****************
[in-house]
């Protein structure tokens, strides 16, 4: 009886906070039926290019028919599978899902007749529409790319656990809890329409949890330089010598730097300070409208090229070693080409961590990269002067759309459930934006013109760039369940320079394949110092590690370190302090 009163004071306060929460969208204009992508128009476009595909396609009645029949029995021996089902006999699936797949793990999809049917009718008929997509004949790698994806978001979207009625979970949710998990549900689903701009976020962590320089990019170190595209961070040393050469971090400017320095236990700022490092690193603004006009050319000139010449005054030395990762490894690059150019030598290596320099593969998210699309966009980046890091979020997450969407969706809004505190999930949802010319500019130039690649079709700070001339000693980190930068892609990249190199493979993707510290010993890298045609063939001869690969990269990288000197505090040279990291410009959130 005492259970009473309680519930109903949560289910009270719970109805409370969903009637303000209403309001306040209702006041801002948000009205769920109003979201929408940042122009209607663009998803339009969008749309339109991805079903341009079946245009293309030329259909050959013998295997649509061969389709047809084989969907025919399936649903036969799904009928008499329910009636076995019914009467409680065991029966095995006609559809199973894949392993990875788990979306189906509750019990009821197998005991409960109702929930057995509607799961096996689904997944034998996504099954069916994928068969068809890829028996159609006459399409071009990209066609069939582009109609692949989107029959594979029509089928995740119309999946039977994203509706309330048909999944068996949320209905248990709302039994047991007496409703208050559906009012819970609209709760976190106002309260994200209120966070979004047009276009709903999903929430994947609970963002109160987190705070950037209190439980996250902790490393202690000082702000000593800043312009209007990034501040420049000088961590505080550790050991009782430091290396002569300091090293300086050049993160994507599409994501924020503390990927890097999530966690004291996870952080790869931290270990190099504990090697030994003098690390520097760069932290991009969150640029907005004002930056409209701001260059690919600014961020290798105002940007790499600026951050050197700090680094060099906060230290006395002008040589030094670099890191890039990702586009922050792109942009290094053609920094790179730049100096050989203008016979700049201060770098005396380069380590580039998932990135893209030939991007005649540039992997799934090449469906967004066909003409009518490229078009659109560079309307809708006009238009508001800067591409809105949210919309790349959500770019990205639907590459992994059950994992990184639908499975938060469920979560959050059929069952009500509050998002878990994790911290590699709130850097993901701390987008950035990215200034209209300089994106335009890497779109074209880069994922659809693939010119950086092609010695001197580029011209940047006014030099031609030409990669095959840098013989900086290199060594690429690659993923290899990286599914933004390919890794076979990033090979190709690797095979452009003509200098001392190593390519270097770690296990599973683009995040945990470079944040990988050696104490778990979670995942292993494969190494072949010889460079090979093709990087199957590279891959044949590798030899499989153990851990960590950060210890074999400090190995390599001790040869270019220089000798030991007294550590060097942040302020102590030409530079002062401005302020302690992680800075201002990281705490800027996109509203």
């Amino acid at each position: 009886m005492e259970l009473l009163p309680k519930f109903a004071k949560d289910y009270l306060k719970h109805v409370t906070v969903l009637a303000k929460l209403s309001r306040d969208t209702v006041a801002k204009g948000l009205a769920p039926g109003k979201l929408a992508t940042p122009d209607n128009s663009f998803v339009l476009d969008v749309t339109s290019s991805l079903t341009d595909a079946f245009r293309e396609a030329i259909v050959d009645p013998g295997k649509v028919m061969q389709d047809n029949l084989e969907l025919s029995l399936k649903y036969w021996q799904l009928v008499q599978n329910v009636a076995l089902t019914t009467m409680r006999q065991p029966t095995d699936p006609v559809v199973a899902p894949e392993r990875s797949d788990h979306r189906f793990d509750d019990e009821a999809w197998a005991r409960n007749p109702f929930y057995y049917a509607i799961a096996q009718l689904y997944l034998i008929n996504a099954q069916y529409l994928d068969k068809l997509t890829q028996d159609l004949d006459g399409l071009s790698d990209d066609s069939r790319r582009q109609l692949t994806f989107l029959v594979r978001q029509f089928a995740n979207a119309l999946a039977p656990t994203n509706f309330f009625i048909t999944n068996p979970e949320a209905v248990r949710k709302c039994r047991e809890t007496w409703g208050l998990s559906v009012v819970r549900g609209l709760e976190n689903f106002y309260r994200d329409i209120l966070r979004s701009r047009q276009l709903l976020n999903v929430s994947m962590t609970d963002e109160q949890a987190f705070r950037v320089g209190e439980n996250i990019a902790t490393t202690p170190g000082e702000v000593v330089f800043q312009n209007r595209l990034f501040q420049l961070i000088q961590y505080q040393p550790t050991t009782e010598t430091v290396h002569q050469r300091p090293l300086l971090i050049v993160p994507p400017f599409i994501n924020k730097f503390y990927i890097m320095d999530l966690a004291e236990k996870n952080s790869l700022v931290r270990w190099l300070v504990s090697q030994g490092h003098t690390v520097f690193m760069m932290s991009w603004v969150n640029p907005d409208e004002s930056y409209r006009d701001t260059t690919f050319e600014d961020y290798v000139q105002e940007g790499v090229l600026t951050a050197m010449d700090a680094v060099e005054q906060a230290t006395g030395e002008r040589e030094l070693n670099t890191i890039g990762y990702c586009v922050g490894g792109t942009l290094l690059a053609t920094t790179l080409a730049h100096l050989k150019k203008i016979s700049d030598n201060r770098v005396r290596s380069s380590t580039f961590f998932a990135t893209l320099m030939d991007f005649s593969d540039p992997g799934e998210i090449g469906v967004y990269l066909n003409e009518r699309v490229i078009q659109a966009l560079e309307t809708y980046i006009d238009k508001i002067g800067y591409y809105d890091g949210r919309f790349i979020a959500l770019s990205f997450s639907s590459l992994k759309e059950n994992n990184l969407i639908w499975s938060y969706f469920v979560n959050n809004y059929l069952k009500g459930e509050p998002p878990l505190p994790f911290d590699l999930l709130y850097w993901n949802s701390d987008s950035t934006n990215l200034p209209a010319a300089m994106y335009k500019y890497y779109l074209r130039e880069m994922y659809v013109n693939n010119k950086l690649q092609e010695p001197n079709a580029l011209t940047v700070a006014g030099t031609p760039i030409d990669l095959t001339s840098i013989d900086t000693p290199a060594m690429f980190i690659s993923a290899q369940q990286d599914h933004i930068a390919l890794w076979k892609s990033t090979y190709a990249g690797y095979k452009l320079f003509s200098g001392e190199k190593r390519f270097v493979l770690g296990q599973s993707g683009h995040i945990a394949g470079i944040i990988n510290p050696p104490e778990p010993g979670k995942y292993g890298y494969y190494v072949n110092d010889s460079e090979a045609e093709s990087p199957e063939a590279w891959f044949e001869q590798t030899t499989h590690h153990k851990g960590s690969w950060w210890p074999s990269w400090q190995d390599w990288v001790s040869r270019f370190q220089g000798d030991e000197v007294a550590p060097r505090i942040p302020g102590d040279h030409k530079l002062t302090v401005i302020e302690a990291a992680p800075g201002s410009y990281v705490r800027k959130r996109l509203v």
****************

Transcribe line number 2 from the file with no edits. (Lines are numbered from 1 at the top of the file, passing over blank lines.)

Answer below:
């Protein structure tokens, strides 16, 4: 009886906070039926290019028919599978899902007749529409790319656990809890329409949890330089010598730097300070409208090229070693080409961590990269002067759309459930934006013109760039369940320079394949110092590690370190302090 009163004071306060929460969208204009992508128009476009595909396609009645029949029995021996089902006999699936797949793990999809049917009718008929997509004949790698994806978001979207009625979970949710998990549900689903701009976020962590320089990019170190595209961070040393050469971090400017320095236990700022490092690193603004006009050319000139010449005054030395990762490894690059150019030598290596320099593969998210699309966009980046890091979020997450969407969706809004505190999930949802010319500019130039690649079709700070001339000693980190930068892609990249190199493979993707510290010993890298045609063939001869690969990269990288000197505090040279990291410009959130 005492259970009473309680519930109903949560289910009270719970109805409370969903009637303000209403309001306040209702006041801002948000009205769920109003979201929408940042122009209607663009998803339009969008749309339109991805079903341009079946245009293309030329259909050959013998295997649509061969389709047809084989969907025919399936649903036969799904009928008499329910009636076995019914009467409680065991029966095995006609559809199973894949392993990875788990979306189906509750019990009821197998005991409960109702929930057995509607799961096996689904997944034998996504099954069916994928068969068809890829028996159609006459399409071009990209066609069939582009109609692949989107029959594979029509089928995740119309999946039977994203509706309330048909999944068996949320209905248990709302039994047991007496409703208050559906009012819970609209709760976190106002309260994200209120966070979004047009276009709903999903929430994947609970963002109160987190705070950037209190439980996250902790490393202690000082702000000593800043312009209007990034501040420049000088961590505080550790050991009782430091290396002569300091090293300086050049993160994507599409994501924020503390990927890097999530966690004291996870952080790869931290270990190099504990090697030994003098690390520097760069932290991009969150640029907005004002930056409209701001260059690919600014961020290798105002940007790499600026951050050197700090680094060099906060230290006395002008040589030094670099890191890039990702586009922050792109942009290094053609920094790179730049100096050989203008016979700049201060770098005396380069380590580039998932990135893209030939991007005649540039992997799934090449469906967004066909003409009518490229078009659109560079309307809708006009238009508001800067591409809105949210919309790349959500770019990205639907590459992994059950994992990184639908499975938060469920979560959050059929069952009500509050998002878990994790911290590699709130850097993901701390987008950035990215200034209209300089994106335009890497779109074209880069994922659809693939010119950086092609010695001197580029011209940047006014030099031609030409990669095959840098013989900086290199060594690429690659993923290899990286599914933004390919890794076979990033090979190709690797095979452009003509200098001392190593390519270097770690296990599973683009995040945990470079944040990988050696104490778990979670995942292993494969190494072949010889460079090979093709990087199957590279891959044949590798030899499989153990851990960590950060210890074999400090190995390599001790040869270019220089000798030991007294550590060097942040302020102590030409530079002062401005302020302690992680800075201002990281705490800027996109509203």